Let us note that neither the duā of the prophet Ibrahim nor the statement of the prophet spoke about jihad, taking over the world, or even establishing sharia.

Implementing Sharia: is it a priority?

To be able to answer this question we need to define what sharia is and what it means to implement sharia. If we survey the key Qur’anic messages and prophetic statements, we find that they are:

“And I did not create the jinn and mankind except to worship Me.”[8]

“Indeed, Allāh orders justice and good conduct and giving to relatives and forbids immorality and bad conduct and oppression. He admonishes you that perhaps you will be reminded.”[9]

Abū Hurayra reported that the Messenger of Allāh (sall Allāhu ʿalayhi wa sallam) said, “I was sent to perfect good character.”

The key overall messages are: worshipping Allāh alone, establishing justice, stopping mischief, and spreading goodness. Implementing sharia is not limited to applying the penal code of ḥudūd. It does not mean the prohibition of riba while the entire social economical system is dysfunctional. Ḥudūd were revealed late on in Madinah, and so too was the prohibition of riba. We also find that the prohibition of riba mentioned in Surat al-Baqarah, which is the first and major chapter of the Quran after its opening, Surat al-Fātiḥah, comes after the verses which talk about building a strong financial system through different types of charity.

Let us implement sharia by calling people to glorify Allāh, to love him and to fear him. To love our prophet peace be upon him, to understand his miraculous sharia, and to love to implement it. Let us show them that Islām wants to establish justice in society before it wants to threaten to cut the hands of thieves. Let us show them that Islām cares for them and wants to improve their social and economic welfare system before it wants to force them to wear hijab and grow their beards.

Therefore, the leaders of the Taliban and the leaders of other mujahidin groups should work hard to establish security in Afghanistan. That cannot be achieved if there are deep ideological and ethnic differences between different components of the society, at least not without implementing effective tools to manage such differences. The best tools that can be applied are the etiquettes of managing differences provided by the Islamic tradition.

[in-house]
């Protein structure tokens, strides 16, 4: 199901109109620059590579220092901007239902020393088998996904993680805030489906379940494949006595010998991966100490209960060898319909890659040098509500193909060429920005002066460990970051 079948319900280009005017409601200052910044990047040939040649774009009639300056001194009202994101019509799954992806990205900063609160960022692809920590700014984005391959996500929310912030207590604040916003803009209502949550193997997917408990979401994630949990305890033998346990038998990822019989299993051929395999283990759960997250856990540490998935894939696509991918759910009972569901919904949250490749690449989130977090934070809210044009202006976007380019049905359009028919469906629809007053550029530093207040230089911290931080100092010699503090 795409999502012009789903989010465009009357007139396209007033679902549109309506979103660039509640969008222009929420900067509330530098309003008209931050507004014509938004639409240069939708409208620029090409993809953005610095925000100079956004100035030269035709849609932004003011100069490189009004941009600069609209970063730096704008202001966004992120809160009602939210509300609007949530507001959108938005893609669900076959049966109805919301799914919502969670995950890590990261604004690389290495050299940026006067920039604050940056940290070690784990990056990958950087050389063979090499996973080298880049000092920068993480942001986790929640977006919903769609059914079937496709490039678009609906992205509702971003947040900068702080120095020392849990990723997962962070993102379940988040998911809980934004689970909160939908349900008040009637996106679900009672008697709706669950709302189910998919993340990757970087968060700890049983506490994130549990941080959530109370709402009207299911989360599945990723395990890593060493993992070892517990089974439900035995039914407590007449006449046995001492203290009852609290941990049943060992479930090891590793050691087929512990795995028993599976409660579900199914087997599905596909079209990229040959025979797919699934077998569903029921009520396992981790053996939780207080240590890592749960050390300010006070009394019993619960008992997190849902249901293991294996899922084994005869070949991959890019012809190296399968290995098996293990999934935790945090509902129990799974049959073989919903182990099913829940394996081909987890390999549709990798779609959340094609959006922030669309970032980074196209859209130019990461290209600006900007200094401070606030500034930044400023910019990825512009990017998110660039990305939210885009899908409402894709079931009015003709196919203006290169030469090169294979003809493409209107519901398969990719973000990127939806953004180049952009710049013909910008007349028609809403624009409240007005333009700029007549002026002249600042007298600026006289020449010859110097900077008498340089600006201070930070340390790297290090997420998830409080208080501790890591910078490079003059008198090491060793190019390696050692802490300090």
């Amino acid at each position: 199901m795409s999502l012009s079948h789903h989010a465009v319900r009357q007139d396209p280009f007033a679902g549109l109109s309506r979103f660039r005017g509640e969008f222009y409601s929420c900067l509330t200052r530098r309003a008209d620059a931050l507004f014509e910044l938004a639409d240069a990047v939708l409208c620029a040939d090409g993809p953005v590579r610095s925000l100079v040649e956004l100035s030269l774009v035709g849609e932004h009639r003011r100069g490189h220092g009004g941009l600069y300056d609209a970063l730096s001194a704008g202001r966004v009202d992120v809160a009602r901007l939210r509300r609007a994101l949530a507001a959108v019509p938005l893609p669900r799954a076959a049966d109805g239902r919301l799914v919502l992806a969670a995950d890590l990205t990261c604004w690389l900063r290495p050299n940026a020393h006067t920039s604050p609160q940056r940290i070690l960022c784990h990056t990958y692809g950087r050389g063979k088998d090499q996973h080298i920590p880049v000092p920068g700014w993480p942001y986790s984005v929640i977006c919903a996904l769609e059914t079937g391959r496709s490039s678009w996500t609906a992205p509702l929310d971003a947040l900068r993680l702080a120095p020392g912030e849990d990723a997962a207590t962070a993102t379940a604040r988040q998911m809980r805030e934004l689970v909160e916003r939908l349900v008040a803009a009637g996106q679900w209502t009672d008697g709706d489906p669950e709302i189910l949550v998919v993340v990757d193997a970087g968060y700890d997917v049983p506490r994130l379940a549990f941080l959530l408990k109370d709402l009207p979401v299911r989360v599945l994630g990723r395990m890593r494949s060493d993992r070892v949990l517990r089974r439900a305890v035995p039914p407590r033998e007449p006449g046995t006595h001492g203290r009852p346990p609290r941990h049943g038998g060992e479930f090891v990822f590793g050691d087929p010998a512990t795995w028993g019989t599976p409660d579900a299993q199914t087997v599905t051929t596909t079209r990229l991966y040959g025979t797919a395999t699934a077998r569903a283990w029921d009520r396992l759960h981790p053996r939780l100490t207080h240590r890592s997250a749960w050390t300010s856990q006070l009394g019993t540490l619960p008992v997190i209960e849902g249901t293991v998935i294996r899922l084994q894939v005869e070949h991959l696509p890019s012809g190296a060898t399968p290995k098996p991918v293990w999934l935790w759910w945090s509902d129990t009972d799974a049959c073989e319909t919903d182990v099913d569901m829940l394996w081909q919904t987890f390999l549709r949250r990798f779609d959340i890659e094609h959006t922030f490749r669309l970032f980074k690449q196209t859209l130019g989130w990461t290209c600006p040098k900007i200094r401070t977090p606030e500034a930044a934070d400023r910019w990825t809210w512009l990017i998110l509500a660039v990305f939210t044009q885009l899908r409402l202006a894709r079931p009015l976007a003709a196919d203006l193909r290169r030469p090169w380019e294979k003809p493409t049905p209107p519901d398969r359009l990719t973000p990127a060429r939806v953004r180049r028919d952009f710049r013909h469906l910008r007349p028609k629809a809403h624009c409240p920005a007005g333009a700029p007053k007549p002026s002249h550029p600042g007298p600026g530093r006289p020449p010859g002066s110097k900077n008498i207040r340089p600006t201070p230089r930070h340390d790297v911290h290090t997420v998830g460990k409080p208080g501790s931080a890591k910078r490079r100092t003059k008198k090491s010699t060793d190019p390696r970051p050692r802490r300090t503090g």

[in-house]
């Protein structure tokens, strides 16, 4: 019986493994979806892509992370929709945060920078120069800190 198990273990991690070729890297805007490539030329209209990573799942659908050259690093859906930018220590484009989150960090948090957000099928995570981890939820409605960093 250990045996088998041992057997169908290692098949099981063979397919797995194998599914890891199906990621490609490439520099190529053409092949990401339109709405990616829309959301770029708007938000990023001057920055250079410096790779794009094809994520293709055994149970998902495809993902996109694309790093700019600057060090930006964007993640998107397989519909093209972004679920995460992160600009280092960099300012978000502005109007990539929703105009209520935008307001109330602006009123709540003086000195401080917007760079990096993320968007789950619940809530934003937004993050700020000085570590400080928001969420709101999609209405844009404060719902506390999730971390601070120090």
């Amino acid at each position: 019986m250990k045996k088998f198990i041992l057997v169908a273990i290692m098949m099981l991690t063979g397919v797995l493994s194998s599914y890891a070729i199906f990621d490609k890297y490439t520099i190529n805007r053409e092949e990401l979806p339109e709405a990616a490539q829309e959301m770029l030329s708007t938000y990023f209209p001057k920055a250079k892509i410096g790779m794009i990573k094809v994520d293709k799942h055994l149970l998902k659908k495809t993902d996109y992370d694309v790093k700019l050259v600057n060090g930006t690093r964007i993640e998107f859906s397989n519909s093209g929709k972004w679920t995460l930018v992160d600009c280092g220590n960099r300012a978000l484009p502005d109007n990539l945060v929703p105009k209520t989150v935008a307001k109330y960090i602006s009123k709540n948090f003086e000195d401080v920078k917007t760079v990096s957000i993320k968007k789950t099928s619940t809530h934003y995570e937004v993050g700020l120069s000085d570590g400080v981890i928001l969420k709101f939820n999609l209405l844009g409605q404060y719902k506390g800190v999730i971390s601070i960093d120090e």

Once we implement such tools we understand what Muslims share in terms ofʿaqīdah, akhlāq, and ʿibādah is far greater than what they differ on. Therefore, they should invest in what they share and tolerate what they don’t.

We should go beyond that and remember that the current context of the international law is fundamentally different from the context during the time of the Islamic Caliphate. Citizenship today is not also based on values or professed religion, but rather it is based on many other different factors. Hence, most states cannot differentiate significantly between its citizens based on religion – even though powerful western states are often free to do this indirectly and directly. There are some non-Muslim minorities living in Afghanistan. However, they are part of the country and the society. How will the Islamic Taliban and other mujahidin deal with them? They have to find a formula to live peacefully and cooperate for the betterment of the country as a whole. This was the model given by the prophet peace be upon him in the hadith of the boat.

Nu’mān b. Bashīr (raḍiy Allāhu ʿanhu) reported: